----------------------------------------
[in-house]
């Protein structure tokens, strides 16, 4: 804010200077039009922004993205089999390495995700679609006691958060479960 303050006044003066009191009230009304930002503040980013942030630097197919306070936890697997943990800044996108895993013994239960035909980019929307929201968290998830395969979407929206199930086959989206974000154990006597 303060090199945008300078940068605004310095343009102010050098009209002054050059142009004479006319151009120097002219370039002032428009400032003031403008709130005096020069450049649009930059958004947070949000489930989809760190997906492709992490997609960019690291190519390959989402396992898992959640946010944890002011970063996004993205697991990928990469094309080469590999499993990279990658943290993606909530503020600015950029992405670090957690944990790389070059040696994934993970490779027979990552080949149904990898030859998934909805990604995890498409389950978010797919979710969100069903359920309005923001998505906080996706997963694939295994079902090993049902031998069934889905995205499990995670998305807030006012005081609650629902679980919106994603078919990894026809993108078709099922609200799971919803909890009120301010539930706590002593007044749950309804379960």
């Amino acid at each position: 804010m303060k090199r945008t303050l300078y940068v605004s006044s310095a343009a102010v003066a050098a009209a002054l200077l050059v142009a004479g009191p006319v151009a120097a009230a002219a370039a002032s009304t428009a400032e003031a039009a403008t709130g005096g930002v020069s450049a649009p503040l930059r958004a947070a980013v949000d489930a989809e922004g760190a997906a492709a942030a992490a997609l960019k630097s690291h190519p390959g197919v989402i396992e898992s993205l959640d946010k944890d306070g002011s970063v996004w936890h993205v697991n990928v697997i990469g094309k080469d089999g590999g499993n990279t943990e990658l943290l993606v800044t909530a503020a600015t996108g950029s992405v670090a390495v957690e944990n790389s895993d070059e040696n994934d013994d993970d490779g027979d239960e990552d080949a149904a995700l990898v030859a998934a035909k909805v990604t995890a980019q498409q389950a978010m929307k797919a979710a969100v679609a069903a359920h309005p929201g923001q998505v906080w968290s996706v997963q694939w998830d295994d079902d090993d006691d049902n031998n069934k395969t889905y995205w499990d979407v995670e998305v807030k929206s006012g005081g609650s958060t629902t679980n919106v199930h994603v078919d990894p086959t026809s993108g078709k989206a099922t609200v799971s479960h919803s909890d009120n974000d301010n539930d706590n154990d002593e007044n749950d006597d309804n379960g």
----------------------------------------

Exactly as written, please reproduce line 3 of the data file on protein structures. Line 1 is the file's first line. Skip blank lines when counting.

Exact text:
């Amino acid at each position: 804010m303060k090199r945008t303050l300078y940068v605004s006044s310095a343009a102010v003066a050098a009209a002054l200077l050059v142009a004479g009191p006319v151009a120097a009230a002219a370039a002032s009304t428009a400032e003031a039009a403008t709130g005096g930002v020069s450049a649009p503040l930059r958004a947070a980013v949000d489930a989809e922004g760190a997906a492709a942030a992490a997609l960019k630097s690291h190519p390959g197919v989402i396992e898992s993205l959640d946010k944890d306070g002011s970063v996004w936890h993205v697991n990928v697997i990469g094309k080469d089999g590999g499993n990279t943990e990658l943290l993606v800044t909530a503020a600015t996108g950029s992405v670090a390495v957690e944990n790389s895993d070059e040696n994934d013994d993970d490779g027979d239960e990552d080949a149904a995700l990898v030859a998934a035909k909805v990604t995890a980019q498409q389950a978010m929307k797919a979710a969100v679609a069903a359920h309005p929201g923001q998505v906080w968290s996706v997963q694939w998830d295994d079902d090993d006691d049902n031998n069934k395969t889905y995205w499990d979407v995670e998305v807030k929206s006012g005081g609650s958060t629902t679980n919106v199930h994603v078919d990894p086959t026809s993108g078709k989206a099922t609200v799971s479960h919803s909890d009120n974000d301010n539930d706590n154990d002593e007044n749950d006597d309804n379960g």